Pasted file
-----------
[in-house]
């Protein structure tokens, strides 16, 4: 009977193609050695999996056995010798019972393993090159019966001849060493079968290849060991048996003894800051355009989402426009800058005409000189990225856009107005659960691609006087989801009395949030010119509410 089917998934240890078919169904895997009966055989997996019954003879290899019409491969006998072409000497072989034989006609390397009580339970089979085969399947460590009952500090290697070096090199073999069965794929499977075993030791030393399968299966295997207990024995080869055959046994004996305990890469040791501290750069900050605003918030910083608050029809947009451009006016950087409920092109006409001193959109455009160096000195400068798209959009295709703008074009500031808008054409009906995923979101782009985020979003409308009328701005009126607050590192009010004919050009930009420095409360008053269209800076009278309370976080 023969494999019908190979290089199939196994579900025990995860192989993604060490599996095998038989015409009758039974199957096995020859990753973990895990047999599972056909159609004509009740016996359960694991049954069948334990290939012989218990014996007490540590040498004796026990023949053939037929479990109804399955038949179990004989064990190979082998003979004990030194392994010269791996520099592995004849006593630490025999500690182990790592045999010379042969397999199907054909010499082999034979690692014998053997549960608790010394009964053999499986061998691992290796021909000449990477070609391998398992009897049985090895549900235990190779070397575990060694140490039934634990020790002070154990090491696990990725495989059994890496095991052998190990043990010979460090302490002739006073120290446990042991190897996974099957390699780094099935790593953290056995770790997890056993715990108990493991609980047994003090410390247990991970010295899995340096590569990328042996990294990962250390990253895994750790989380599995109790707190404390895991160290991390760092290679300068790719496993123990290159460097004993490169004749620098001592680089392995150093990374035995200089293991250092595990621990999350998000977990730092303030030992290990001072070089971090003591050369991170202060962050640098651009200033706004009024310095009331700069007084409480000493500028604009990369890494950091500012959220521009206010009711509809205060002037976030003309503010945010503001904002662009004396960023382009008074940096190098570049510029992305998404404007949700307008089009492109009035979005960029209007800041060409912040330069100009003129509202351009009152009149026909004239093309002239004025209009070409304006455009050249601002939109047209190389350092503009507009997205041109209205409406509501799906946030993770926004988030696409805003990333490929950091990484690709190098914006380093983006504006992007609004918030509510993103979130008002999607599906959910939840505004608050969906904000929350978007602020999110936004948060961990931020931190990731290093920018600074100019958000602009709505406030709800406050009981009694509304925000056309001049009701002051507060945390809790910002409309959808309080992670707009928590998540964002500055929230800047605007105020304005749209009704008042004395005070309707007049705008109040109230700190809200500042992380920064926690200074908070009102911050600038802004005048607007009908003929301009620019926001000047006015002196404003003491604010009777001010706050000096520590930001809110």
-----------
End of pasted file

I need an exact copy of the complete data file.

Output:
[in-house]
């Protein structure tokens, strides 16, 4: 009977193609050695999996056995010798019972393993090159019966001849060493079968290849060991048996003894800051355009989402426009800058005409000189990225856009107005659960691609006087989801009395949030010119509410 089917998934240890078919169904895997009966055989997996019954003879290899019409491969006998072409000497072989034989006609390397009580339970089979085969399947460590009952500090290697070096090199073999069965794929499977075993030791030393399968299966295997207990024995080869055959046994004996305990890469040791501290750069900050605003918030910083608050029809947009451009006016950087409920092109006409001193959109455009160096000195400068798209959009295709703008074009500031808008054409009906995923979101782009985020979003409308009328701005009126607050590192009010004919050009930009420095409360008053269209800076009278309370976080 023969494999019908190979290089199939196994579900025990995860192989993604060490599996095998038989015409009758039974199957096995020859990753973990895990047999599972056909159609004509009740016996359960694991049954069948334990290939012989218990014996007490540590040498004796026990023949053939037929479990109804399955038949179990004989064990190979082998003979004990030194392994010269791996520099592995004849006593630490025999500690182990790592045999010379042969397999199907054909010499082999034979690692014998053997549960608790010394009964053999499986061998691992290796021909000449990477070609391998398992009897049985090895549900235990190779070397575990060694140490039934634990020790002070154990090491696990990725495989059994890496095991052998190990043990010979460090302490002739006073120290446990042991190897996974099957390699780094099935790593953290056995770790997890056993715990108990493991609980047994003090410390247990991970010295899995340096590569990328042996990294990962250390990253895994750790989380599995109790707190404390895991160290991390760092290679300068790719496993123990290159460097004993490169004749620098001592680089392995150093990374035995200089293991250092595990621990999350998000977990730092303030030992290990001072070089971090003591050369991170202060962050640098651009200033706004009024310095009331700069007084409480000493500028604009990369890494950091500012959220521009206010009711509809205060002037976030003309503010945010503001904002662009004396960023382009008074940096190098570049510029992305998404404007949700307008089009492109009035979005960029209007800041060409912040330069100009003129509202351009009152009149026909004239093309002239004025209009070409304006455009050249601002939109047209190389350092503009507009997205041109209205409406509501799906946030993770926004988030696409805003990333490929950091990484690709190098914006380093983006504006992007609004918030509510993103979130008002999607599906959910939840505004608050969906904000929350978007602020999110936004948060961990931020931190990731290093920018600074100019958000602009709505406030709800406050009981009694509304925000056309001049009701002051507060945390809790910002409309959808309080992670707009928590998540964002500055929230800047605007105020304005749209009704008042004395005070309707007049705008109040109230700190809200500042992380920064926690200074908070009102911050600038802004005048607007009908003929301009620019926001000047006015002196404003003491604010009777001010706050000096520590930001809110």